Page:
Lemma 15.62.4. Let $R$ be a ring. Let $M$ be an $R$-module. Then

1. $M$ is $0$-pseudo-coherent if and only if $M$ is a finite $R$-module,

2. $M$ is $(-1)$-pseudo-coherent if and only if $M$ is a finitely presented $R$-module,

3. $M$ is $(-d)$-pseudo-coherent if and only if there exists a resolution

$R^{\oplus a_ d} \to R^{\oplus a_{d - 1}} \to \ldots \to R^{\oplus a_0} \to M \to 0$

of length $d$, and

4. $M$ is pseudo-coherent if and only if there exists an infinite resolution

$\ldots \to R^{\oplus a_1} \to R^{\oplus a_0} \to M \to 0$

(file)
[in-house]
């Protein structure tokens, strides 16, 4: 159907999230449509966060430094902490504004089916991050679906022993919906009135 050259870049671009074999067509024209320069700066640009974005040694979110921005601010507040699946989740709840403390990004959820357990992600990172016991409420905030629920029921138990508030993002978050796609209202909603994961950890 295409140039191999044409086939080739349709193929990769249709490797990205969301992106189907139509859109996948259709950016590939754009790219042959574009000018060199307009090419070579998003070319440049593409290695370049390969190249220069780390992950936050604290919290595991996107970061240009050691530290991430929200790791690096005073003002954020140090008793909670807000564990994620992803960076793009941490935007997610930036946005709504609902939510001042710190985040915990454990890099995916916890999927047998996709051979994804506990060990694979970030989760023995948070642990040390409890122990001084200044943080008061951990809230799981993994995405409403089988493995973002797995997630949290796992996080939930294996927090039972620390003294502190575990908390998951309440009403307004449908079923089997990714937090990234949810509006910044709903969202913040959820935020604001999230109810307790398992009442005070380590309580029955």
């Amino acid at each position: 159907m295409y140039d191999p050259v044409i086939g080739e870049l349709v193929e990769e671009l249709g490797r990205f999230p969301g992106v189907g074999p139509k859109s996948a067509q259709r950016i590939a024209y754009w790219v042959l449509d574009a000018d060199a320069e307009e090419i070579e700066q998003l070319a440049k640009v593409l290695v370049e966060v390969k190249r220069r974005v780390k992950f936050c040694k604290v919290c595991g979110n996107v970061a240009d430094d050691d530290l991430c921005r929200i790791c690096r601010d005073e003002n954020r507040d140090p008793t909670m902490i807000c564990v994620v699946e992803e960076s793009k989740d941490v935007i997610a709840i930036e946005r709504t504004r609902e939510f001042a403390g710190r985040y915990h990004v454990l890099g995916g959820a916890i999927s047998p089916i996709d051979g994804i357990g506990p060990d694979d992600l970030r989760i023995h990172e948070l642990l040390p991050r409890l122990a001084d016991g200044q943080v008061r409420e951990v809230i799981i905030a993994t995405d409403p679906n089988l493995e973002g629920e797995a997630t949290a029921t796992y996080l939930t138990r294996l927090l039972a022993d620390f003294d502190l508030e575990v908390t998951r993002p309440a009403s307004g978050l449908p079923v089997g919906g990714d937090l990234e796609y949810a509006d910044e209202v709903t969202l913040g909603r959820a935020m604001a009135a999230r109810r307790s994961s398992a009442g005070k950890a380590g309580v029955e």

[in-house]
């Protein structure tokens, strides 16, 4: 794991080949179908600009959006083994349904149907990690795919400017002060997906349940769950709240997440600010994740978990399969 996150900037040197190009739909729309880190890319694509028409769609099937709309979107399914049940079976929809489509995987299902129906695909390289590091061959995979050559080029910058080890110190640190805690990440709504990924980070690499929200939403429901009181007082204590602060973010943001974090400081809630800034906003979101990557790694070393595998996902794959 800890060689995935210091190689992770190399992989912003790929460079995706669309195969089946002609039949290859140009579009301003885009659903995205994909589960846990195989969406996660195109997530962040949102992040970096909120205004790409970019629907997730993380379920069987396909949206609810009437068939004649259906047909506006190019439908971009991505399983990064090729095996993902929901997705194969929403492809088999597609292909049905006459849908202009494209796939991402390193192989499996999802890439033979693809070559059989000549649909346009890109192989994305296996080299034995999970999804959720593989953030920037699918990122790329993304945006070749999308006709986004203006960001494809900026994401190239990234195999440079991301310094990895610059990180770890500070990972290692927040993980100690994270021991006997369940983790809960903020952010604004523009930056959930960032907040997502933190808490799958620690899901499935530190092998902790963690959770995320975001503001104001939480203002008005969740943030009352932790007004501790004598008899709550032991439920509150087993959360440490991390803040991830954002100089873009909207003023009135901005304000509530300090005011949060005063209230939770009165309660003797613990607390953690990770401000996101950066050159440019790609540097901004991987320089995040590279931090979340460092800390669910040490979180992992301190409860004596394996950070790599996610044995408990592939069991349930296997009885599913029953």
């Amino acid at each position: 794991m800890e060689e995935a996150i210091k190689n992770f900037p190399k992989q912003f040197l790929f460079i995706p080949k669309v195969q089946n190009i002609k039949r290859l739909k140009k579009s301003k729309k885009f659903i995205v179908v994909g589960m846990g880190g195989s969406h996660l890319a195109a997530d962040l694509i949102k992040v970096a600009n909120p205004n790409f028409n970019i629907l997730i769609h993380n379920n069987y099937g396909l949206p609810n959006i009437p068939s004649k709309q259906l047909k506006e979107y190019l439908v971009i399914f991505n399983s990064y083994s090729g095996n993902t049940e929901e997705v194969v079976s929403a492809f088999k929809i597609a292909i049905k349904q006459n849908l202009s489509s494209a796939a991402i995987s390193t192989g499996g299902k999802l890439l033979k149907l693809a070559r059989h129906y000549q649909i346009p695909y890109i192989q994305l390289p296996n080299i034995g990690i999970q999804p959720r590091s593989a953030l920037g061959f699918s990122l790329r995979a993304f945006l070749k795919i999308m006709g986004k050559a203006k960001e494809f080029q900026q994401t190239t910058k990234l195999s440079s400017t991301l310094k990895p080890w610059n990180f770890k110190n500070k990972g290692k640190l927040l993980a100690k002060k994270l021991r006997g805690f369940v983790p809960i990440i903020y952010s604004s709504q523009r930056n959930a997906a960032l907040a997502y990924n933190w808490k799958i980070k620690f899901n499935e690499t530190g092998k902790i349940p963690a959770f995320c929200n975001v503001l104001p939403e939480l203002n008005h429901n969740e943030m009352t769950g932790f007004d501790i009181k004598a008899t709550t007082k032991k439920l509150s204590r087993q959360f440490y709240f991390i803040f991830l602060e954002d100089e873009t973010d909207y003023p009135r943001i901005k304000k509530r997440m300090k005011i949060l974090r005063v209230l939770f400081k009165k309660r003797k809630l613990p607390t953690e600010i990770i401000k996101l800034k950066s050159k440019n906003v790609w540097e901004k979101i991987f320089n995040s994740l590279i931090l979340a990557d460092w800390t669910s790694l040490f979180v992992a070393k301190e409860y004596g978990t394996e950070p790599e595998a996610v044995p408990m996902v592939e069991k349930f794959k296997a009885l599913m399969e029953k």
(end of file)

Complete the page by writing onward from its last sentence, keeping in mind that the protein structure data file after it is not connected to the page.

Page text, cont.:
by finite free $R$-modules.

Proof. If $M$ is of finite type (resp. of finite presentation), then $M$ is $0$-pseudo-coherent (resp. $(-1)$-pseudo-coherent) as follows from the discussion preceding Definition 15.62.1. Conversely, if $M$ is $0$-pseudo-coherent, then $M = H^0(M[0])$ is of finite type by Lemma 15.62.3. If $M$ is $(-1)$-pseudo-coherent, then it is $0$-pseudo-coherent hence of finite type. Choose a surjection $R^{\oplus a} \to M$ and denote $K = \mathop{\mathrm{Ker}}(R^{\oplus a} \to M)$. By Lemma 15.62.2 we see that $K$ is $0$-pseudo-coherent, hence of finite type, whence $M$ is of finite presentation.

To prove the third and fourth statement use induction and an argument similar to the above (details omitted). $\square$

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